Traits working group 2020 sprint 3 summary

July 17, 2020 · Jack Huey on behalf of The Traits WG

Again? It feels like we just had one of these...6 weeks ago 😉. Anyways, much of this sprint was a continuation of the previous two: working towards making Chalk feature-complete and eventually using it in rustc for trait solving.

For those who haven't seen one of these before, if you're curious about the traits working group, you can find a summary here.

Credit where credit is due

As always, a big thanks to everyone who participated in this sprint:

Chalk crate cleanups and weekly publish

Since its inception, Chalk has undergone a fair number of changes in regards to the structure of its crates, as any reasonably sized project might. During this sprint, we took the time to clean up the crate structure a bit. It's probably easiest to just give a brief overview of what we ended up with. A more comprehensive overview can be found in the Chalk book.

  • chalk-derive - Defines the derive proc macros
  • chalk-ir - A basic "type library", which might someday be shared between rustc, Chalk, and rust-analyzer
  • chalk-solve - Defines the Rust semantics of the types from chalk-ir
  • chalk-engine - Implements the SLG solver
  • chalk-recursive - Implements the recursive solver
  • chalk-parse - Used for testing, parses a Rust-like syntax into chalk-ir and chalk-solve types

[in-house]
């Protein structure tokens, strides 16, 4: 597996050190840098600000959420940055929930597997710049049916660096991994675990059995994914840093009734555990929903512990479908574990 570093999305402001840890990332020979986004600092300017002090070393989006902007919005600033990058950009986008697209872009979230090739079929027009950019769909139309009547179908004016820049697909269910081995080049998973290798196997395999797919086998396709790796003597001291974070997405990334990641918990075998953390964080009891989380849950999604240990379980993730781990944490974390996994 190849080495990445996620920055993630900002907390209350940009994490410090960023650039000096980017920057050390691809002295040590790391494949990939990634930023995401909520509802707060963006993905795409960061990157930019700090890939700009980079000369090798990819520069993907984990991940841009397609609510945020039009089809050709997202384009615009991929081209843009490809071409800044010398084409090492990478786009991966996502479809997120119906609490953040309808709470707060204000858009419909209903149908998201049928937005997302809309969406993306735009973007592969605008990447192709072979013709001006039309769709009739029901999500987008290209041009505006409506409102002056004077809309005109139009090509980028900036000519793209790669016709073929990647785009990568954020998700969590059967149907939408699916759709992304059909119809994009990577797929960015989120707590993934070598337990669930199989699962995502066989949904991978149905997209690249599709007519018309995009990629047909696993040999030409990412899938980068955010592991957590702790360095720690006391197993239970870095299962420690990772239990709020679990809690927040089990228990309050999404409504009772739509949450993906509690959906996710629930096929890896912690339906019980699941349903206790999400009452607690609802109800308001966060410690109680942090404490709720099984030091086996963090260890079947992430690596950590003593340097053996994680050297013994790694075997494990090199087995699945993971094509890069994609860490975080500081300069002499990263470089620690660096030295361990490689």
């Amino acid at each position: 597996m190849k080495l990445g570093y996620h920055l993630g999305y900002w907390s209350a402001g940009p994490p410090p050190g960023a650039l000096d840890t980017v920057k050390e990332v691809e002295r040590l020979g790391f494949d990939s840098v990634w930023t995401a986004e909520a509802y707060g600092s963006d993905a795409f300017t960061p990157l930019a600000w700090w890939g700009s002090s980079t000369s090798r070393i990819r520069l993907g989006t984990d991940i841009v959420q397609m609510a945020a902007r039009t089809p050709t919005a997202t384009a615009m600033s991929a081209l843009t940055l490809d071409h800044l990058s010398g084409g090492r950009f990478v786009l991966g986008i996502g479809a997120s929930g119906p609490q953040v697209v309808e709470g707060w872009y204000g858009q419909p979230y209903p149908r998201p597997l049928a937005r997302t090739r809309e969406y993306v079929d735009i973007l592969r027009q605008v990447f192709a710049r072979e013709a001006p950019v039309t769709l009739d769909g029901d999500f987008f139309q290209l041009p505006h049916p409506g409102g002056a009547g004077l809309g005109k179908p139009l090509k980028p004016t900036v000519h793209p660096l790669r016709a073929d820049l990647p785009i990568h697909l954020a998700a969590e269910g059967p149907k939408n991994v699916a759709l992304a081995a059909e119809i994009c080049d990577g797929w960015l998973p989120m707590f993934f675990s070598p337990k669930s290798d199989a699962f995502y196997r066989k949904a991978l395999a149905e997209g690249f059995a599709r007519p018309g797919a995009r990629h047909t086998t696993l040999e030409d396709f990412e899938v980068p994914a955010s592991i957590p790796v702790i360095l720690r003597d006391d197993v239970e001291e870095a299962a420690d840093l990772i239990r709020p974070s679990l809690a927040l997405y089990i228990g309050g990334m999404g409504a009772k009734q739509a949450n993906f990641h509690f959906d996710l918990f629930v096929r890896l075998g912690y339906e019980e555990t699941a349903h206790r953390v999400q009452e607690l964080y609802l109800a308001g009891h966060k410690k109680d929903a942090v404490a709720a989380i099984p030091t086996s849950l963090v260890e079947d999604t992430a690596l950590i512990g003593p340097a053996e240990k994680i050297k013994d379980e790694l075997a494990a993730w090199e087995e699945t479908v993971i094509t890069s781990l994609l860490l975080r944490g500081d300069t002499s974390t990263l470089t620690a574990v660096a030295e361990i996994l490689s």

• chalk-integration - Used for testing, provides types useful for testing
  • chalk - Used for testing, provides a REPL

Also during this sprint, we set up regular weekly releases of the Chalk crates. While at the moment these are all 0.*.0 patch releases, it sets up the infrastructure for future stable releases and provides published crates to be used in rustc and rust-analyzer. In the future, when Chalk development is more stable, we want to switch this to be manual. We also plan to set up bors to ensure that master always builds and passes tests.

Work towards GAT support in rustc

Chalk has had support for GATs for a while now; in Chalk terms, GATs are a natural extension of everything else. GATs in rustc, however, are a bit more difficult, and have been fairly stagnant over the past couple of years, with the primary focus going towards getting Chalk ready. Recently, however, some work has been done in rustc to get GATs working under the current rustc trait system.

Extracting a shared library representing types

As a long term goal, we hope to one day have a shared type library between Chalk and rustc. Moreover, this type library could be used for other projects, such as rust-analyzer. On the Chalk side, more types — such as closures and enums — and more traits — such as the Fn family and Unsize — were added. Additionally, some work has been done to go the other direction: to move rustc closer to Chalk, such as interning Predicates, and introducing ForAll predicates.

Writing a .chalk file for debugging